Both Emory Dining and Emory University Hospital purchase produce from the local food aggregator, The Common Market, who sources entirely from local farmers, many of whom are women and people of color. This food hub makes selling to institutions like Emory accessible for small, local farms. https://www.thecommonmarket.org/locations/the-common-market-georgia/our-farmers


Estimated percentage of total food and beverage expenditures on products from disadvantaged businesses, social enterprises, and/or local SMEs:
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Does the institution or its primary dining services contractor host low impact dining events or promote plant-forward options?:
Yes

A brief description of the low impact dining events and/or plant-forward options:

Through signage, online daily menus and menu emails, and interactive information tables, guests learn how to make low-carbon diet choices, reduce waste, and the importance of eating local. The online daily menus allow diners to view vegan, vegetarian and local menu items available at each dining location. The residential dining hall has a 100% vegan station. Cox retail food market promotes Meatless Mondays each week. Every April, Emory Dining hosts Earth Day celebrations in these two locations to raise awareness about the impacts of our diets on the planet.

In addition during Fall 2016, Emory Dining developed an educational campaign titled, “Eat the Seasons” to help students, staff, and faculty identify produce that is in season according to Georgia’s own growing seasons. Using a series of stickers (winter, spring, summer, fall) that adhere to menus and signage around the café, guests can easily identify items that are in season. The goal is to help educate students why certain items are plentiful at certain times of the year and less so at others (for example, why fresh blueberries are absent in January), and promote the demand and consumption of more seasonal foods.

Bi-annually, one of Bon Appetit's Executive Chefs, hosts a cooking demonstration in partnership with the Slow Food Emory campus chapter, utilizing organic produce from the Oxford Farm to create a vegan meal. The demonstration includes hands-on participation from the students, as well as sitting and enjoying the meal together.

In the Emory University Hospital cafés, one meatless entree is available at lunch and dinner daily in the retail food service operations. The salad bar in the Clifton Café offers exclusively plant forward options with much of the produce coming from local farms via The Common Market.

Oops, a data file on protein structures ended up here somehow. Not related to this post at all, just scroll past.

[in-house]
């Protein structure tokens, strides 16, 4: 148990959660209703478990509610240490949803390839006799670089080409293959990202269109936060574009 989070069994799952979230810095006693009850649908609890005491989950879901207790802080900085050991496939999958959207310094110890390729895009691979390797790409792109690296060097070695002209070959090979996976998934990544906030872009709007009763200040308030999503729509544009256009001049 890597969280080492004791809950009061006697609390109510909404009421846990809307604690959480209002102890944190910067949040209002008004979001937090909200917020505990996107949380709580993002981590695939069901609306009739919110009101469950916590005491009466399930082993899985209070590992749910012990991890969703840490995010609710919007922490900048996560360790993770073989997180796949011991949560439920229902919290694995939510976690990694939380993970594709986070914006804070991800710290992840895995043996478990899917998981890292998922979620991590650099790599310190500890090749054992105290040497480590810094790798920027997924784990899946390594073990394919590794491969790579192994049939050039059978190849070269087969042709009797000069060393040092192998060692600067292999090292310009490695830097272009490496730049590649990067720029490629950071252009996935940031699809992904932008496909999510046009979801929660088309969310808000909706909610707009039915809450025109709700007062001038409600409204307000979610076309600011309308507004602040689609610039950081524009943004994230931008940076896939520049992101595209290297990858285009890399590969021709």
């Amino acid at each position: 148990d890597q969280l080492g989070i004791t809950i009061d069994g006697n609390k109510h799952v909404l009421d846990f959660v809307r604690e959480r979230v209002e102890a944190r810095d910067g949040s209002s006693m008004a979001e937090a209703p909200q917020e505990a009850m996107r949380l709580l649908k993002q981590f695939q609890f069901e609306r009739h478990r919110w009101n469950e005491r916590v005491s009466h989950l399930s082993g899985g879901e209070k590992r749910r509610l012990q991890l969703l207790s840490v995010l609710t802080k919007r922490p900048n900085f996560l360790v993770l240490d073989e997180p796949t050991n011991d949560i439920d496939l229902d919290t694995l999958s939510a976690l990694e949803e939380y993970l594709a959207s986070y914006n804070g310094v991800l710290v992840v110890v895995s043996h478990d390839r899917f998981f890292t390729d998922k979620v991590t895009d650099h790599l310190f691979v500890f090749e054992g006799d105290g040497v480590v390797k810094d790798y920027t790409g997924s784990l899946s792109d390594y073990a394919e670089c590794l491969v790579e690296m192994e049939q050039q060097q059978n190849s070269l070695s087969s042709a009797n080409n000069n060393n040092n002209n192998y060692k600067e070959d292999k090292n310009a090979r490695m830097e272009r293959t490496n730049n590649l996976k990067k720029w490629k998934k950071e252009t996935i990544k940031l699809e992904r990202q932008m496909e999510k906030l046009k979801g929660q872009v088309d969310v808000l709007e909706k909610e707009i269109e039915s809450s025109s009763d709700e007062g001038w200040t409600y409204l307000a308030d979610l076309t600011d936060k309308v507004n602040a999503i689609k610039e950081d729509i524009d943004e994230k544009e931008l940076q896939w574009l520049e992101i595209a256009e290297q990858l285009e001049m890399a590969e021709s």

In January 2019 Emory University Hospital began hosting monthly cooking demonstrations in the Clifton Café which featured a chef and dietitian demonstrating plant-based recipes to both hospital visitors and staff.


Does the institution or its primary dining services contractor have a vegan dining program that makes diverse, complete-protein vegan options available to every member of the campus community at every meal?:
Yes

A brief description of the vegan dining program:

Every café has menu options that include vegan protein sources at every meal. Guests can also make standard non-vegan menu items vegan on request. The online daily menus allow diners to view vegan, vegetarian and local menu items available at each dining location.

The residential dining facility has a vegan dining station that offers vegan protein sources at every meal. Options include tofu, tempeh, seitan, a variety of beans and legumes, and whole grains including quinoa. Other Emory Dining cafes offer vegan options, including house-made bean burgers, hummus vegetable wraps, scrambled tofu, and build-your-own pasta or stir-fries with vegan sauces and tofu.

In the hospitals, vegan meals are available for patients; vegan entrees and sides are designated with a special symbol on the posted a la carte menu for retail food services.


Does the institution or its primary dining services contractor inform customers about low impact food choices and sustainability practices through labelling and signage in dining halls?:
Yes

A brief description of the sustainability labelling and signage in dining halls:

Emory has a comprehensive labelling system to help guests find a meal that best suits their dietary needs and provides information regarding sustainability as well. Specific icons are placed next to each menu item to designate items that are vegan, vegetarian, halal, kosher, made without gluten containing ingredients, contain humane animal proteins, contain sustainable seafood, and/or contain ingredients produced locally (within an 8 state region). Farm and source names are included in menus wherever possible. In spring 2017, Emory will also add an icon to designate fruits and vegetables that are in season in the geographical region. Throughout the year, cafes promote specific local farmers and vendors through signage and biographies. Vegan, vegetarian and local menu items for all Emory Dining locations are also noted on the online, interactive daily menus and in the daily menu emails.


Does the institution or its primary dining services contractor participate in a competition or commitment program and/or use a food waste prevention system to track and improve its food management practices?:
Yes

A brief description of the food recovery competition or commitment program or food waste prevention system: